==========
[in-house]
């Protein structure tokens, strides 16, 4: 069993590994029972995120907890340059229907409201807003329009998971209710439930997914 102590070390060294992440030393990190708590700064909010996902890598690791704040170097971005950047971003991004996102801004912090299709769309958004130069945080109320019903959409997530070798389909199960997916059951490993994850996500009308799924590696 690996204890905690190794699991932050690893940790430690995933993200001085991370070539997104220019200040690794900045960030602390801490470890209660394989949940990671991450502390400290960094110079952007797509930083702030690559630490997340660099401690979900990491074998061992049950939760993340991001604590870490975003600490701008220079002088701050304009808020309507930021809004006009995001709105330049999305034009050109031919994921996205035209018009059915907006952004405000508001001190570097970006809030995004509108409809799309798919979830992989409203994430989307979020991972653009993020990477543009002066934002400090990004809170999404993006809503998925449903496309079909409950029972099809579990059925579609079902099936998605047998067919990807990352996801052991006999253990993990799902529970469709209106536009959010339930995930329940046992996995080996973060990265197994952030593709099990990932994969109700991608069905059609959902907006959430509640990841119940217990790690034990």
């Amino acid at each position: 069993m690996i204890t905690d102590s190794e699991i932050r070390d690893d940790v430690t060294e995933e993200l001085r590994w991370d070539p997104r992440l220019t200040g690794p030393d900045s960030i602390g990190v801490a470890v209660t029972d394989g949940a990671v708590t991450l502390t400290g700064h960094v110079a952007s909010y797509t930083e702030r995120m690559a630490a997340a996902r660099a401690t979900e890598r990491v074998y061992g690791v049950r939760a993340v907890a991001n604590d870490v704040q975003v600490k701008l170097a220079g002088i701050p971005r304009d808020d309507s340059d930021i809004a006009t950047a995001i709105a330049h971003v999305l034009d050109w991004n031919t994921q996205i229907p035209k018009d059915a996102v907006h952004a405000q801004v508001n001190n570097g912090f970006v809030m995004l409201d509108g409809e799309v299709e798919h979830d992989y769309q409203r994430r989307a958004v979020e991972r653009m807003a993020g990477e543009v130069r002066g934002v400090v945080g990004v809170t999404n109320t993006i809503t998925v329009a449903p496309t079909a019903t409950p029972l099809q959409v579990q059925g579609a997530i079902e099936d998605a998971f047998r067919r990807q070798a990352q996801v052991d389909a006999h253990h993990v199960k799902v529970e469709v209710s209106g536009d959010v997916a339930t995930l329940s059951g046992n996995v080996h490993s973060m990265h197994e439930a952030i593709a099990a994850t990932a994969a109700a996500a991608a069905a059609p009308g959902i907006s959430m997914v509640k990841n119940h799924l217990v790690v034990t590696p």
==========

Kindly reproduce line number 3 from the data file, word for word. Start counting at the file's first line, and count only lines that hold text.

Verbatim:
């Amino acid at each position: 069993m690996i204890t905690d102590s190794e699991i932050r070390d690893d940790v430690t060294e995933e993200l001085r590994w991370d070539p997104r992440l220019t200040g690794p030393d900045s960030i602390g990190v801490a470890v209660t029972d394989g949940a990671v708590t991450l502390t400290g700064h960094v110079a952007s909010y797509t930083e702030r995120m690559a630490a997340a996902r660099a401690t979900e890598r990491v074998y061992g690791v049950r939760a993340v907890a991001n604590d870490v704040q975003v600490k701008l170097a220079g002088i701050p971005r304009d808020d309507s340059d930021i809004a006009t950047a995001i709105a330049h971003v999305l034009d050109w991004n031919t994921q996205i229907p035209k018009d059915a996102v907006h952004a405000q801004v508001n001190n570097g912090f970006v809030m995004l409201d509108g409809e799309v299709e798919h979830d992989y769309q409203r994430r989307a958004v979020e991972r653009m807003a993020g990477e543009v130069r002066g934002v400090v945080g990004v809170t999404n109320t993006i809503t998925v329009a449903p496309t079909a019903t409950p029972l099809q959409v579990q059925g579609a997530i079902e099936d998605a998971f047998r067919r990807q070798a990352q996801v052991d389909a006999h253990h993990v199960k799902v529970e469709v209710s209106g536009d959010v997916a339930t995930l329940s059951g046992n996995v080996h490993s973060m990265h197994e439930a952030i593709a099990a994850t990932a994969a109700a996500a991608a069905a059609p009308g959902i907006s959430m997914v509640k990841n119940h799924l217990v790690v034990t590696p």